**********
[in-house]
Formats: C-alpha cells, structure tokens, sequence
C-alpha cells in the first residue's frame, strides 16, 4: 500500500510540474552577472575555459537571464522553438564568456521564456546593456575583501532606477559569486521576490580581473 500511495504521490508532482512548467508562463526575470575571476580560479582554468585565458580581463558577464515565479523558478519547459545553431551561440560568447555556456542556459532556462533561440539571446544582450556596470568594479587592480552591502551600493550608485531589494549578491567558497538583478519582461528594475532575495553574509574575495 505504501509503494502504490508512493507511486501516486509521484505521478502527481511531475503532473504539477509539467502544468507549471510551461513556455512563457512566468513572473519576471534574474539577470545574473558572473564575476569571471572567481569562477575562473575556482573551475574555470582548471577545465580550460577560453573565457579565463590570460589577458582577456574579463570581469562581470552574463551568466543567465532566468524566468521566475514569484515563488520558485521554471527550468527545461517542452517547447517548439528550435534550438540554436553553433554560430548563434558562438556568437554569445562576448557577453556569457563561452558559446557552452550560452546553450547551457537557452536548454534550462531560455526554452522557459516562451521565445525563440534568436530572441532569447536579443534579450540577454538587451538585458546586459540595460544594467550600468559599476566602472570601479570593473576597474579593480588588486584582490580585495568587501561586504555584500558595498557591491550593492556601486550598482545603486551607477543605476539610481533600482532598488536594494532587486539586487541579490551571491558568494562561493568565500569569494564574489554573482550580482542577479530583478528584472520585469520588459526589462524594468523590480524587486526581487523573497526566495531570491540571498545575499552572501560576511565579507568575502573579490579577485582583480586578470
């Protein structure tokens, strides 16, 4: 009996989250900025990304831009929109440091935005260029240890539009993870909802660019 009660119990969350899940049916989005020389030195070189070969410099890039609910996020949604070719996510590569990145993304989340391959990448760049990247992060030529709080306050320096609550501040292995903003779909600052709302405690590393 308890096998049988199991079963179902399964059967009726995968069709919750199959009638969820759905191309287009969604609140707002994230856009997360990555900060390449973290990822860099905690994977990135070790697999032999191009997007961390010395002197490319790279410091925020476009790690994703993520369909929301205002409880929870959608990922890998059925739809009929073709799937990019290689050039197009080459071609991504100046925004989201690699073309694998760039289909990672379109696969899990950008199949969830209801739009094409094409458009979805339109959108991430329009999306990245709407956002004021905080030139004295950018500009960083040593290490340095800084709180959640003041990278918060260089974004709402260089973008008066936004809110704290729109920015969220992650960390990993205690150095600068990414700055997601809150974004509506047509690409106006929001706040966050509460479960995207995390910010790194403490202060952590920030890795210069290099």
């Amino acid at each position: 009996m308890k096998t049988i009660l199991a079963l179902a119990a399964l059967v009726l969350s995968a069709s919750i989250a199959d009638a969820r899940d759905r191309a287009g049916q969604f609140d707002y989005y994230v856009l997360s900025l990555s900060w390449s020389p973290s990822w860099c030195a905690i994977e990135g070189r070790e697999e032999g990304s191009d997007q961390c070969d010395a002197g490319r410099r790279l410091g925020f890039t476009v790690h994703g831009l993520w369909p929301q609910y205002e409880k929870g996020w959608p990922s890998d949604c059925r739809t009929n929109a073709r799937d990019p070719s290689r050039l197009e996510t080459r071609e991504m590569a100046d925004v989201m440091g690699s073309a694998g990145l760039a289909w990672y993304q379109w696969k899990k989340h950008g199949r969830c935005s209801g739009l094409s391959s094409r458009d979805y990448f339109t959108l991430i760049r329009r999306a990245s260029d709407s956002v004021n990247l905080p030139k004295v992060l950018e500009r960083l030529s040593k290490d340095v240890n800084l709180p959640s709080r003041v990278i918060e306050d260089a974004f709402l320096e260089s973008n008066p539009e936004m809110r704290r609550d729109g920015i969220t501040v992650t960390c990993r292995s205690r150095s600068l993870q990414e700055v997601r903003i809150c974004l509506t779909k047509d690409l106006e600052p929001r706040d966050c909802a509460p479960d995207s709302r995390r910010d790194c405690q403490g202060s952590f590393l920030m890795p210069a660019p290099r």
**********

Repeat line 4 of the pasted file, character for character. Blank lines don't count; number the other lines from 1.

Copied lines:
């Protein structure tokens, strides 16, 4: 009996989250900025990304831009929109440091935005260029240890539009993870909802660019 009660119990969350899940049916989005020389030195070189070969410099890039609910996020949604070719996510590569990145993304989340391959990448760049990247992060030529709080306050320096609550501040292995903003779909600052709302405690590393 308890096998049988199991079963179902399964059967009726995968069709919750199959009638969820759905191309287009969604609140707002994230856009997360990555900060390449973290990822860099905690994977990135070790697999032999191009997007961390010395002197490319790279410091925020476009790690994703993520369909929301205002409880929870959608990922890998059925739809009929073709799937990019290689050039197009080459071609991504100046925004989201690699073309694998760039289909990672379109696969899990950008199949969830209801739009094409094409458009979805339109959108991430329009999306990245709407956002004021905080030139004295950018500009960083040593290490340095800084709180959640003041990278918060260089974004709402260089973008008066936004809110704290729109920015969220992650960390990993205690150095600068990414700055997601809150974004509506047509690409106006929001706040966050509460479960995207995390910010790194403490202060952590920030890795210069290099």